In 1985, less than 40 ski areas in the United States allowed snowboarding. Today, more than 450 welcome the activity, Hsieh said.
From Stratton Mountain in Vermont to Mt. Baker in Washington to June Mountain and Snow Summit in California, snowboarding has been brought into the fold of ski-area operations. For the first time, the Professional Ski Instructors of America are certifying snowboard instructors. Many areas are sponsoring clinics and amateur and professional competitions, which usually feature slalom, giant slalom, moguls and half-pipe free-style events.
"We consider them snowboard skiers and treat them as skiers in all respects," said Dick Kun, president of Snow Summit. "They are subject to the same safety rules."
Some of the major areas that forbid snowboarding include Killington Mountain, Vt.; Aspen Mountain, Colo.; and California's Mammoth Mountain, all of which fear potential overcrowding on already busy slopes.
Killington, the largest ski area in the East, had a million guests last season.
"We reevaluate our policy every year and, right now, we do not feel snowboarding is compatible with alpine skiing at Killington," said Dick Courcelle, a resort spokesman. "A lot of skiers we speak with are very glad we don't allow it here. They have been to other places (that allow snowboarding) and say they felt overwhelmed."
Aspen and Mammoth both allow snowboarding at neighboring, company-owned areas.June Mountain, just north of Mammoth, has been welcoming snowboarders for two years.
"We've used June as a testing area," said Evan Russell, marketing director for Mammoth. "The jury is still out. June doesn't get quite the (skier) pressure Mammoth gets. We want to be sure before we allow them here."
Primitive snowboards were nothing more than pieces of wood with rubber straps and ski operators considered them snow-play devices, such as toboggans and inner tubes. All ski areas have an exclusion clause in their insurance policies forbidding the use of such equipment on their slopes.
"The ski industry has had all kinds of half-baked attempts at other ways to get down the hill," said Brooks Chase, an account executive with New Hampshire-based Kendall Insurance Co., a brokerage firm that, along with Seattle-based Pettit Moory Company, supplies liability coverage to about 80% of the nation's ski areas. "I think operators were just suspect that this was a fly-by-night gimmick."
The snowboard industry, however, has enjoyed 80% to 120% growth each year, according to David Schmidt, national sales manager for Burton Snowboards, which along with Newport Beach-based Sims Snowboards controls about 90% of the market. The slick boards of today feature wood cores, P-tex bottoms and steel edges and can reach speeds of more than 60 miles an hour. The high-tech boards have their roots in the Snurfer, a snow toy that was manufactured by the Brunswick Corp. in 1966.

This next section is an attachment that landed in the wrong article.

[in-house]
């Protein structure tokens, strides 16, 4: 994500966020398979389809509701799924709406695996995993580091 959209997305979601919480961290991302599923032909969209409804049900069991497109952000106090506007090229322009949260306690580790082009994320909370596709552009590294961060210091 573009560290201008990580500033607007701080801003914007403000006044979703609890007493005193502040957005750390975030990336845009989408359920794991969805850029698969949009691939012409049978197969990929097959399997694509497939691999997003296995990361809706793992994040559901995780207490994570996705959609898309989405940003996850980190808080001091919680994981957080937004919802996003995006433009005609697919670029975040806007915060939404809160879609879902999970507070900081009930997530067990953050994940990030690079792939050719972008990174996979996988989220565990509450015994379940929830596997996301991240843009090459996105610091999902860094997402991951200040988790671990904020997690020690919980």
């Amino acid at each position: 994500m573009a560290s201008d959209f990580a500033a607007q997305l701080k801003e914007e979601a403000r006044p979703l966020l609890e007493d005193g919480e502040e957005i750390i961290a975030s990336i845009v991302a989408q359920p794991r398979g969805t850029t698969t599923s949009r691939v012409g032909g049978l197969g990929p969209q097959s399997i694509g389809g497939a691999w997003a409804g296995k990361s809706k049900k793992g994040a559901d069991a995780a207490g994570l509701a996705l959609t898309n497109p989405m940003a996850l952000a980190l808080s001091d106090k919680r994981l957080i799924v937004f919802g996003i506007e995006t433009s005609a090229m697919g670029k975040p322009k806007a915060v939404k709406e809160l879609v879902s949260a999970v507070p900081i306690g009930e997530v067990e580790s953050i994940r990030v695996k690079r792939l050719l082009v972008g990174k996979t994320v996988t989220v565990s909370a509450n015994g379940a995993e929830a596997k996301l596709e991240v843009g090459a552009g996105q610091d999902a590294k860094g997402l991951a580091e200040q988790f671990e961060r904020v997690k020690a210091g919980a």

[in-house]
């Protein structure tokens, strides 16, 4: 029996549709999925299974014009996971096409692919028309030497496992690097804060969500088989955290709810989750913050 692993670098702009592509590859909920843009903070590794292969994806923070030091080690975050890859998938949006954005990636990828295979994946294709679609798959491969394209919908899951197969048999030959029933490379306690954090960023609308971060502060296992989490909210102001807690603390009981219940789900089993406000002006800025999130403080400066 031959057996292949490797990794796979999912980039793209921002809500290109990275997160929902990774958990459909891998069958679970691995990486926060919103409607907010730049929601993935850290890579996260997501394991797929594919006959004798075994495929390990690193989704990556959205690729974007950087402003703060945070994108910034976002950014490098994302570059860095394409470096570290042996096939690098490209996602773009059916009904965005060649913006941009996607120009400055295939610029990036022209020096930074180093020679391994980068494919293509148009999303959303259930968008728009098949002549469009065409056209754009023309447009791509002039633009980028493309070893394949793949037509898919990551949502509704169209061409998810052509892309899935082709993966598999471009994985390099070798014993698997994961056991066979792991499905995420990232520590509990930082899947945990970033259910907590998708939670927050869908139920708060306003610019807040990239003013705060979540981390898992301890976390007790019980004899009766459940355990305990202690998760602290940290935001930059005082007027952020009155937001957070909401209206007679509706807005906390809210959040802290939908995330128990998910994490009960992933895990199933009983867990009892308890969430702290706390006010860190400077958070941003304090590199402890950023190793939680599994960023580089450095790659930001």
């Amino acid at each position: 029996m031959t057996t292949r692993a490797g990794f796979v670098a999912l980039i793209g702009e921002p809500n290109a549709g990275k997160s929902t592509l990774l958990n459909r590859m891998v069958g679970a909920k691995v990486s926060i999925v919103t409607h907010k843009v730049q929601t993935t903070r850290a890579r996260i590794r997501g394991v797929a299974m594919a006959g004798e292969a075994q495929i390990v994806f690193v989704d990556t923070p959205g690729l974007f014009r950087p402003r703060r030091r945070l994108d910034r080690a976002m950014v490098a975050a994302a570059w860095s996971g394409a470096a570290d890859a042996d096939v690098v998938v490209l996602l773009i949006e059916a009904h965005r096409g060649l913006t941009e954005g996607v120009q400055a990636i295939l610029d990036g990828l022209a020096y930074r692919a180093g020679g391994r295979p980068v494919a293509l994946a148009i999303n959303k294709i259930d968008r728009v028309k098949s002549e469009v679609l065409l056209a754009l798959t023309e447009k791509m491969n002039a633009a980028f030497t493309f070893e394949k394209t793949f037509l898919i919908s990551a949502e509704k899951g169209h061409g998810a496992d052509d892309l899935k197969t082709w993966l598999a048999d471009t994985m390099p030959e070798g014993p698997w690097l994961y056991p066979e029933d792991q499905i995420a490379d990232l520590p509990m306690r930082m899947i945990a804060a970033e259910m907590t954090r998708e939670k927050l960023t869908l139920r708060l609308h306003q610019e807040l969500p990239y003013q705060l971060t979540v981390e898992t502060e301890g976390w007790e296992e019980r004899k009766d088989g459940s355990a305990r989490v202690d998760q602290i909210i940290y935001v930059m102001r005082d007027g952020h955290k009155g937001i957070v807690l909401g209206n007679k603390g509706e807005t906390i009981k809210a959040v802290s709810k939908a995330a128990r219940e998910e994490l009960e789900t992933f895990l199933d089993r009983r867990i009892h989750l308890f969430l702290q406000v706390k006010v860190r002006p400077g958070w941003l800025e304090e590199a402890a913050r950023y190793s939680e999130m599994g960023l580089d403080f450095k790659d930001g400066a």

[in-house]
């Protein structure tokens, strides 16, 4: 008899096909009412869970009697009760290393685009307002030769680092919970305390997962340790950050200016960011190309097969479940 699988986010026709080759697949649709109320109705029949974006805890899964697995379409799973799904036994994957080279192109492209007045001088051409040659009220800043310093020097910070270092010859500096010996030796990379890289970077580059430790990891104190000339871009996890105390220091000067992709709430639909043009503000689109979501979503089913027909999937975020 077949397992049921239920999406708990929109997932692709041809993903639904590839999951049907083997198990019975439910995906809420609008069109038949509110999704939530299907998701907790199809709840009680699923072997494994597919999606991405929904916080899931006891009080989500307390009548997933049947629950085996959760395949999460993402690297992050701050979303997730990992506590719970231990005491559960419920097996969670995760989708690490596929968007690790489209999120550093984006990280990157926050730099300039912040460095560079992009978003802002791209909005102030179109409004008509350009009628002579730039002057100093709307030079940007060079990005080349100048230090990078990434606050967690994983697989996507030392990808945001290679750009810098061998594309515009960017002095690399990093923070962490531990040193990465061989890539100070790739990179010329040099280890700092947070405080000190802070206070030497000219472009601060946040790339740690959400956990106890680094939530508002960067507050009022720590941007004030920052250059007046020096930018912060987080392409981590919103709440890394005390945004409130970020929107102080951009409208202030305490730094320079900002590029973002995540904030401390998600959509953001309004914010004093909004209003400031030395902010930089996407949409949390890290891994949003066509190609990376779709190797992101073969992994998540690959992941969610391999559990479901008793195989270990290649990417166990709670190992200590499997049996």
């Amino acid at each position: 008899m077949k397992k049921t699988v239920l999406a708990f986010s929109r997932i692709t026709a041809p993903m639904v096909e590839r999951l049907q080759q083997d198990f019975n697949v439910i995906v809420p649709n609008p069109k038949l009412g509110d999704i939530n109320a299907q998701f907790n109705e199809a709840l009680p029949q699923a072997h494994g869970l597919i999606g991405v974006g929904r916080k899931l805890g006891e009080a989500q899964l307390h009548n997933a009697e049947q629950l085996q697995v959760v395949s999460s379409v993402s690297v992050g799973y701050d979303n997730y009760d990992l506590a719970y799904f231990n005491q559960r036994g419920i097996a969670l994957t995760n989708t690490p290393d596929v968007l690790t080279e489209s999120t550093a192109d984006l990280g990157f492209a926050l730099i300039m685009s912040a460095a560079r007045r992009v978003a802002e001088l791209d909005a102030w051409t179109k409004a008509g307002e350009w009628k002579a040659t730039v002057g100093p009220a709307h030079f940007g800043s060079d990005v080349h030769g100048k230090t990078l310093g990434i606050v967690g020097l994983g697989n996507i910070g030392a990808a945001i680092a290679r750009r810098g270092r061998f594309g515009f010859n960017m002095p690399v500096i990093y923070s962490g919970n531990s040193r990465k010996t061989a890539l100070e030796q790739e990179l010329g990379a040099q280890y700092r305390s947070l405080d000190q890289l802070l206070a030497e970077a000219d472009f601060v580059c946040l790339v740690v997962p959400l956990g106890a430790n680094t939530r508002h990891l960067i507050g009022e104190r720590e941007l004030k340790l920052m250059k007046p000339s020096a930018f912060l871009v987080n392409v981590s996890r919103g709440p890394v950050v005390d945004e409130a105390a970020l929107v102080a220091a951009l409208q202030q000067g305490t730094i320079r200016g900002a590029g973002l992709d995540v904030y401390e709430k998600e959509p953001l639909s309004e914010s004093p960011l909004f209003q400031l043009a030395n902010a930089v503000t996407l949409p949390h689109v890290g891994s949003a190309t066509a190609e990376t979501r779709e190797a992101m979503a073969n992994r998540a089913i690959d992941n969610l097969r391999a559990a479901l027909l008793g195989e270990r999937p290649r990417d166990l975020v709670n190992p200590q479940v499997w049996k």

"I just wanted to make a very good version of the Snurfer," said Carpenter, 34, who founded his company in 1978. "I didn't imagine that snowboards would ever be on ski slopes."
Tom Sims, 38, founder of Sims Snowboards, also sought to improve upon the Snurfer, and one of his own inventions he called a skiboard.
"They (snowboards) were prehistoric until 1983 when metal edges were introduced," Sims said.
Metal edges enabled snowboarders to carve turns, which has allowed them to venture from soft snow in the backcountry to mainstream hardpack slopes.
But regardless of the advancements, most snowboarders say it takes a few tries--and some time sprawled in the snow--to get the hang of the sport. Once they get the feel, however, many snowboarders say it is easier than skiing.
"You don't have skis crossing and going all over the place when you fall," Elliott said. "And you don't have poles hitting you in the head."
Despite fears that an influx of snowboarders would cause more collisions on the slopes, ski-area operators say there has not been an increase in accident reports. "We've had some collisions between skiers and snowboarders," said Mary Jane Spencer, spokesperson for the Snowbird ski area in Utah, which opened its slopes to snowboarders for the first time this season and limits access to three lifts. "But to this date, they've all been the fault of the skiers."
And, although it has a reputation for attracting and breeding aggressive participants, some officials say the risk factor in snowboarding is about the same as skiing.
"Snowboarders are probably no more dangerous than beginning skiers," said Doug MacKenzie, ski school director at Snowmass in Colorado. "They don't seem to cause damage to anyone but themselves sometimes."
Two studies that sought to examine injury rate and types of injuries suffered by snowboarders seem to bear MacKenzie out.
Jasper E. Shealy, who has been doing ski-injury research since the 1960s, authored a paper titled "Snowboarding Injuries on Alpine Slopes" after reviewing snowboarding accident reports from three ski areas during the 1986-87 season.